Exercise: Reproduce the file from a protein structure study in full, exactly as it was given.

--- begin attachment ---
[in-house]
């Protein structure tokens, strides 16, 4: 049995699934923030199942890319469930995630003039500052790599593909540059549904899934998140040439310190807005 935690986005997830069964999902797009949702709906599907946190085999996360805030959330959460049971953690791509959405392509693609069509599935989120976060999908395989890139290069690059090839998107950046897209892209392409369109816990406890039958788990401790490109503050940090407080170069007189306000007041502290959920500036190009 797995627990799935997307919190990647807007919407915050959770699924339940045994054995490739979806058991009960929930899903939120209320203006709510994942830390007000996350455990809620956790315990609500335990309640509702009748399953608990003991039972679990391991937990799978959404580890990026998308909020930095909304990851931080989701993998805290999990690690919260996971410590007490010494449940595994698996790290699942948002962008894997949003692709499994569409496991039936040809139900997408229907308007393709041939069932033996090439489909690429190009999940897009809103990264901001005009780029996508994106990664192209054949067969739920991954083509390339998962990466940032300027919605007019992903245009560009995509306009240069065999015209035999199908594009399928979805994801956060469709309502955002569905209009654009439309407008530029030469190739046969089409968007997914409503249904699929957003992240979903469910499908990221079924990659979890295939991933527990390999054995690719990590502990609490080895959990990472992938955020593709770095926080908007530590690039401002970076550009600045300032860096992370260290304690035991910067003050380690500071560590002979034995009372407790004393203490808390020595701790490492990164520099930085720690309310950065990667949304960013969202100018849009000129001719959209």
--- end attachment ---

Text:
[in-house]
């Protein structure tokens, strides 16, 4: 049995699934923030199942890319469930995630003039500052790599593909540059549904899934998140040439310190807005 935690986005997830069964999902797009949702709906599907946190085999996360805030959330959460049971953690791509959405392509693609069509599935989120976060999908395989890139290069690059090839998107950046897209892209392409369109816990406890039958788990401790490109503050940090407080170069007189306000007041502290959920500036190009 797995627990799935997307919190990647807007919407915050959770699924339940045994054995490739979806058991009960929930899903939120209320203006709510994942830390007000996350455990809620956790315990609500335990309640509702009748399953608990003991039972679990391991937990799978959404580890990026998308909020930095909304990851931080989701993998805290999990690690919260996971410590007490010494449940595994698996790290699942948002962008894997949003692709499994569409496991039936040809139900997408229907308007393709041939069932033996090439489909690429190009999940897009809103990264901001005009780029996508994106990664192209054949067969739920991954083509390339998962990466940032300027919605007019992903245009560009995509306009240069065999015209035999199908594009399928979805994801956060469709309502955002569905209009654009439309407008530029030469190739046969089409968007997914409503249904699929957003992240979903469910499908990221079924990659979890295939991933527990390999054995690719990590502990609490080895959990990472992938955020593709770095926080908007530590690039401002970076550009600045300032860096992370260290304690035991910067003050380690500071560590002979034995009372407790004393203490808390020595701790490492990164520099930085720690309310950065990667949304960013969202100018849009000129001719959209």